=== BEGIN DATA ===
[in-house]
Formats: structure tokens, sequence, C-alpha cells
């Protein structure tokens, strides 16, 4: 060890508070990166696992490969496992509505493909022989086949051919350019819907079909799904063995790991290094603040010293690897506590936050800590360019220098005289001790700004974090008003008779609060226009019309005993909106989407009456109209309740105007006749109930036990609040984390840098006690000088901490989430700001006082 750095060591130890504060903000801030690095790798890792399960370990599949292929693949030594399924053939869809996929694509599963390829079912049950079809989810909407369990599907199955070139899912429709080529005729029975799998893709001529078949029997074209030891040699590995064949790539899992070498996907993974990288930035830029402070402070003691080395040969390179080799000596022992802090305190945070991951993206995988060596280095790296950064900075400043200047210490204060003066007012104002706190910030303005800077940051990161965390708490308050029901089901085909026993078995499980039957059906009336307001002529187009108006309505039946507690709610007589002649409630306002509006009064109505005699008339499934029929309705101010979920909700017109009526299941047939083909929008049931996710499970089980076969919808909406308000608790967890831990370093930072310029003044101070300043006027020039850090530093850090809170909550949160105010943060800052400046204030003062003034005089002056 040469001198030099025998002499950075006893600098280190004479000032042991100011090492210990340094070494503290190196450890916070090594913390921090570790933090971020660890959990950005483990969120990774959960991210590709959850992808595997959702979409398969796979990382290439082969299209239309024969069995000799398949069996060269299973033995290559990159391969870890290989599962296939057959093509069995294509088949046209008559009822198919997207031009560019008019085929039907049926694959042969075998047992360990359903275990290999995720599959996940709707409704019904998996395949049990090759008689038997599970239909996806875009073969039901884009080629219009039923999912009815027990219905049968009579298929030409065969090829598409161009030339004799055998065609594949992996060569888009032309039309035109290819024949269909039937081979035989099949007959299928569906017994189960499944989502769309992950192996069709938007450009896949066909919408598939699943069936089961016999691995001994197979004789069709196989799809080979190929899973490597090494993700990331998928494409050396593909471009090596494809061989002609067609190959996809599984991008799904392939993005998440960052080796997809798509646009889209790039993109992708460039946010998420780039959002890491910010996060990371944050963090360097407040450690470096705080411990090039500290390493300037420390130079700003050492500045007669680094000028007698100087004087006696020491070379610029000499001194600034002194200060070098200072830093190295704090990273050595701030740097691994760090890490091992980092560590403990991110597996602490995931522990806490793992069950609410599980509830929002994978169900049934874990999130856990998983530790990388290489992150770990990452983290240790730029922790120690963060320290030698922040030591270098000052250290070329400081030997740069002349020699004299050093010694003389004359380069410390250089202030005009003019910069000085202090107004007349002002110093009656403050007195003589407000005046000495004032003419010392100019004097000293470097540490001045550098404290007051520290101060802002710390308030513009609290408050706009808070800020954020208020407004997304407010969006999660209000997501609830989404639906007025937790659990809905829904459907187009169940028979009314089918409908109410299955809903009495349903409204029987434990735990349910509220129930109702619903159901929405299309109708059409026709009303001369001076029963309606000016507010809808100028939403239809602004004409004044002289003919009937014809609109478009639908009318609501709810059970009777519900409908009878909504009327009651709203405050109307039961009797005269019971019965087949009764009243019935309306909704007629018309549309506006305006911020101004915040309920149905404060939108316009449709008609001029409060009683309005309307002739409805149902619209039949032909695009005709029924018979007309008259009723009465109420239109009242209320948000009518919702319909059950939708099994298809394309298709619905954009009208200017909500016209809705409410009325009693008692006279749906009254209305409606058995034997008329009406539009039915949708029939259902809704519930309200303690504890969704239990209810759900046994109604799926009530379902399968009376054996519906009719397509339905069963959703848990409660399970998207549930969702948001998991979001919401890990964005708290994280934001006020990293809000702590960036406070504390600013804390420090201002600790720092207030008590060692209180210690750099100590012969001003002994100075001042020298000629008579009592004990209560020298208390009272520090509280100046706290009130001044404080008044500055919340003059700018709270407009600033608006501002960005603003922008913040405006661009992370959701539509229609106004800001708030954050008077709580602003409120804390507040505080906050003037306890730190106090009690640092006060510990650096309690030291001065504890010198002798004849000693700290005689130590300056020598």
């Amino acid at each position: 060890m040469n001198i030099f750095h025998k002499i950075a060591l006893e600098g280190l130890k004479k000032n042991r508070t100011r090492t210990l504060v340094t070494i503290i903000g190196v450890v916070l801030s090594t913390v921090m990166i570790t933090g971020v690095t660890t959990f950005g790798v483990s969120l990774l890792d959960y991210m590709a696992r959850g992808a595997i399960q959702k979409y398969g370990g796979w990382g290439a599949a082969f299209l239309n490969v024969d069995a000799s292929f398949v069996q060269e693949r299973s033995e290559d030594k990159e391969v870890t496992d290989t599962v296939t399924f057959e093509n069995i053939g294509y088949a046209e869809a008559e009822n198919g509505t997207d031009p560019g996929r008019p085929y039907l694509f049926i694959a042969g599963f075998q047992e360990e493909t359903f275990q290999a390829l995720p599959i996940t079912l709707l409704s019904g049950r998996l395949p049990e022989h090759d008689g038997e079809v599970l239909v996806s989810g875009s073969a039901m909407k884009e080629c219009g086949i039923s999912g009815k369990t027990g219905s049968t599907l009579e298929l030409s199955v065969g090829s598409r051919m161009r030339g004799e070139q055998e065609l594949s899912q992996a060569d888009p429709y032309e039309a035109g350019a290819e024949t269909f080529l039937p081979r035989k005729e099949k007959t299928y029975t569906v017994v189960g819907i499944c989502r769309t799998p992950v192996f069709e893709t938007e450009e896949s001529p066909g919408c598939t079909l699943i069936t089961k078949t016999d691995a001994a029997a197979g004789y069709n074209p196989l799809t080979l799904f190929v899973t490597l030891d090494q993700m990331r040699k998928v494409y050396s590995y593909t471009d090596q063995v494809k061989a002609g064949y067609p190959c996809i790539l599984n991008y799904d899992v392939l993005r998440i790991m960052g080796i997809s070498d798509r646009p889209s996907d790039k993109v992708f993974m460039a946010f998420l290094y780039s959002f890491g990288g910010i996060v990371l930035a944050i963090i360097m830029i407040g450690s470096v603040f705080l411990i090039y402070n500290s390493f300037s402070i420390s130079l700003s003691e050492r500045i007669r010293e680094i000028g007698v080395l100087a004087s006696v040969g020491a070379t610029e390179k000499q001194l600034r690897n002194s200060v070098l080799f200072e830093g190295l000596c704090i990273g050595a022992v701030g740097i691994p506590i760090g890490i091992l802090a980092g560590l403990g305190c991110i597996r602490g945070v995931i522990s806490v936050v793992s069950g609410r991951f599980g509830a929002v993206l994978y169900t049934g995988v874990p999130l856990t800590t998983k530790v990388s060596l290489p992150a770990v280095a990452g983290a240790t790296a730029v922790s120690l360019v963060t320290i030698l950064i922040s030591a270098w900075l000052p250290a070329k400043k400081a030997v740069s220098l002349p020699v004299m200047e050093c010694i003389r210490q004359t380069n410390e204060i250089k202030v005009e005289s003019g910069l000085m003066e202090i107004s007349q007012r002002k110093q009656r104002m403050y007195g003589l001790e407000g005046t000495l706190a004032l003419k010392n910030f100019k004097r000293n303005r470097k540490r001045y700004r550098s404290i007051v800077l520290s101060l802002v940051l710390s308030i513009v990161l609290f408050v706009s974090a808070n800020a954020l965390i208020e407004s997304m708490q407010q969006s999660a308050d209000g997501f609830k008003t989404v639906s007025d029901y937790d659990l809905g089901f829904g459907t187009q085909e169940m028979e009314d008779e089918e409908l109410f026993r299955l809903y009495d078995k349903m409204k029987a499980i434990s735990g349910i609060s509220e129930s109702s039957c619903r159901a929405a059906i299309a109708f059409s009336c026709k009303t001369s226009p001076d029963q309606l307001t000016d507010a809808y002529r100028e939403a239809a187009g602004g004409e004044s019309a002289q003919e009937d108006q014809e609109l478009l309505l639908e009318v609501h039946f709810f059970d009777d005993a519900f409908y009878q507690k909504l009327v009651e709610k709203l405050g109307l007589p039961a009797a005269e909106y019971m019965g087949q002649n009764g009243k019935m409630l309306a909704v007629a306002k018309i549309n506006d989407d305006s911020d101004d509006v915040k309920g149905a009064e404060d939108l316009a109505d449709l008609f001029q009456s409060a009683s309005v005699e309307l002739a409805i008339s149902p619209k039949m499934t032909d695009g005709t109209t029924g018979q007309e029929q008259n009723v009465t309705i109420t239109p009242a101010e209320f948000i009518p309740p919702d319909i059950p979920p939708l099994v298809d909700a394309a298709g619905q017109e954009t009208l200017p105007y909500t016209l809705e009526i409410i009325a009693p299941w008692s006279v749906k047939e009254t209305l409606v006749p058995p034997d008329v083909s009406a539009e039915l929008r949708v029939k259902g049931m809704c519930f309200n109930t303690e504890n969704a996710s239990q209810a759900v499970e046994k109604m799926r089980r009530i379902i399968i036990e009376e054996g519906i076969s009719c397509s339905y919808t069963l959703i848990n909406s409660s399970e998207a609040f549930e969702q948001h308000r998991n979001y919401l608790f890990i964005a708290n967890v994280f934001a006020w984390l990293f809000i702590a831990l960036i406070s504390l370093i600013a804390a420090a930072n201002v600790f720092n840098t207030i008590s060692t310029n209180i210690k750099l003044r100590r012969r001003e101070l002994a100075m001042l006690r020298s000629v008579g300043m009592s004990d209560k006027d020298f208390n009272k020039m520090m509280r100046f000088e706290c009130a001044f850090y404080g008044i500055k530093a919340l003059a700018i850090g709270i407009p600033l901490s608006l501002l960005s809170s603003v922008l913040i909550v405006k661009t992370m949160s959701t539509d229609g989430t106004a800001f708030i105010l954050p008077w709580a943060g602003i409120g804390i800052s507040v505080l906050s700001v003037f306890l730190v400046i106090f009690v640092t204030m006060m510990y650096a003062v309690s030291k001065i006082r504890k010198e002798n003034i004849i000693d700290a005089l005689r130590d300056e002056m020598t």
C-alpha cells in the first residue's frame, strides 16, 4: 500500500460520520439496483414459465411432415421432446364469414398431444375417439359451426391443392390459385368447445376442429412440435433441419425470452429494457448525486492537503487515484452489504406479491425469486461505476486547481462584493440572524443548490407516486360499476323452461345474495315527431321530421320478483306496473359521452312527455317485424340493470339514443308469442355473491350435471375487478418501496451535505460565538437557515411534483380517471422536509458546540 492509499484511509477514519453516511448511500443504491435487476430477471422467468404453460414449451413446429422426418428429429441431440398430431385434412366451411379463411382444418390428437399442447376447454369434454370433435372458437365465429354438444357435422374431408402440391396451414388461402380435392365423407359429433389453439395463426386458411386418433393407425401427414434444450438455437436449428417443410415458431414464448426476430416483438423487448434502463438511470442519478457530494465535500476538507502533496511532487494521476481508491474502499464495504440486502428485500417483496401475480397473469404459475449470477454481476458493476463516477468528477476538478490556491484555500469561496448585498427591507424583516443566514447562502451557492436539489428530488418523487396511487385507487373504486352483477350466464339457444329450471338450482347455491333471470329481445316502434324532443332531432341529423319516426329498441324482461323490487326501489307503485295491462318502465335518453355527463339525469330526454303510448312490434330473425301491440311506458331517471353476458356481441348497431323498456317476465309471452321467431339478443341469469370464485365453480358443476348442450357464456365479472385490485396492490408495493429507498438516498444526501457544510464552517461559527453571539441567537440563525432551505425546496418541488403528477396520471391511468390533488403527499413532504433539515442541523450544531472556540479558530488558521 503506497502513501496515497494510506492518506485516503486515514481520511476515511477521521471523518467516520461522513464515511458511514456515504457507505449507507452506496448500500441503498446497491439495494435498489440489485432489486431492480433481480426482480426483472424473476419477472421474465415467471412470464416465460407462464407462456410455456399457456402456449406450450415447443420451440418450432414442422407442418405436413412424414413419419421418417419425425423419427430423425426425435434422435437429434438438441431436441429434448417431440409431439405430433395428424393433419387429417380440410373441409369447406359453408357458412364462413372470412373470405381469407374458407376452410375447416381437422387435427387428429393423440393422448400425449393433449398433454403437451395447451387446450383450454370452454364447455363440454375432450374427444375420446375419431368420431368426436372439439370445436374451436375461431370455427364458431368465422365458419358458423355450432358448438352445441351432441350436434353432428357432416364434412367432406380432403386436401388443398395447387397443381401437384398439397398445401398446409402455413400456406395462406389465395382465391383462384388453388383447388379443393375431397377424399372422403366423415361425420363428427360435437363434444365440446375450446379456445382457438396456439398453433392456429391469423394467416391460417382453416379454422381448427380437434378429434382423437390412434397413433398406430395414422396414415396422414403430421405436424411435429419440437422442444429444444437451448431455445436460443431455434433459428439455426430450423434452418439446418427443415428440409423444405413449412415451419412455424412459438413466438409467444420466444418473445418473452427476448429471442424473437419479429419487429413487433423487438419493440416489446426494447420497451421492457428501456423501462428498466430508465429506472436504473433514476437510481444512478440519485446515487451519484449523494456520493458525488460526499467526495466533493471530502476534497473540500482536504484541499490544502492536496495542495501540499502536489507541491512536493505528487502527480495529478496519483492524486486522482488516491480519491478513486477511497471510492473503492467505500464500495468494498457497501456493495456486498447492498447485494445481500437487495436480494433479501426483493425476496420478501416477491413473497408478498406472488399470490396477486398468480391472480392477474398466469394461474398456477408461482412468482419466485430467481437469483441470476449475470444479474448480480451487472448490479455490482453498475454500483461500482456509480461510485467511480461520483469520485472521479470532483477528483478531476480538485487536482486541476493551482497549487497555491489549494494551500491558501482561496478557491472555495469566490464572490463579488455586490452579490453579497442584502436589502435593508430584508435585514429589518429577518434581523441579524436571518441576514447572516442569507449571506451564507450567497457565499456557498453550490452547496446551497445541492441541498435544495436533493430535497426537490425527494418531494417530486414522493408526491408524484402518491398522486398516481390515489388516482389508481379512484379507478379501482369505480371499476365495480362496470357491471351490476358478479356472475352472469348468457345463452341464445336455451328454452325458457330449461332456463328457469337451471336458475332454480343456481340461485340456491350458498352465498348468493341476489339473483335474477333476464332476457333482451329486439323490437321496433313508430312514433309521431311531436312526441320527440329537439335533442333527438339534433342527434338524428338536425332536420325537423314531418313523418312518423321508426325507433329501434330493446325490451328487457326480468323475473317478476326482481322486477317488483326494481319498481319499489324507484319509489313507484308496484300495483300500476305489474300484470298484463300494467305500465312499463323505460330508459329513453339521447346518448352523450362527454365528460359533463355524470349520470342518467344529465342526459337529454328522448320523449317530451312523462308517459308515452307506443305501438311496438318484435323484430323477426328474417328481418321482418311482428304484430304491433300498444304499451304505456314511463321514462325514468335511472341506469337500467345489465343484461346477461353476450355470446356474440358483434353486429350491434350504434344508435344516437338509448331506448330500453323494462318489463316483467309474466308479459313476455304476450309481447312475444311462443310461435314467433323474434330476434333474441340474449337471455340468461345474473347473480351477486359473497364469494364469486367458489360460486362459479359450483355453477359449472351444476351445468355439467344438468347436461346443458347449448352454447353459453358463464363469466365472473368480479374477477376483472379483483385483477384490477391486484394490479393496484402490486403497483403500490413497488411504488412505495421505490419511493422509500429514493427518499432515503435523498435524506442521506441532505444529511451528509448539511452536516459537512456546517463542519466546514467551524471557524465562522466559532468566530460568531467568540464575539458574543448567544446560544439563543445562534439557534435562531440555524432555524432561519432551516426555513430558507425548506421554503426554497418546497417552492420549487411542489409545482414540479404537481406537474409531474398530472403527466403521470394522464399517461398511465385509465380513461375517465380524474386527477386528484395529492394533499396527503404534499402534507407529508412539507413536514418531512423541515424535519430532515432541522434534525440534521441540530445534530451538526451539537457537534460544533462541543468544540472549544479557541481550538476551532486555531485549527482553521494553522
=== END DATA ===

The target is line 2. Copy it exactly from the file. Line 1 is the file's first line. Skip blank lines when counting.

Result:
Formats: structure tokens, sequence, C-alpha cells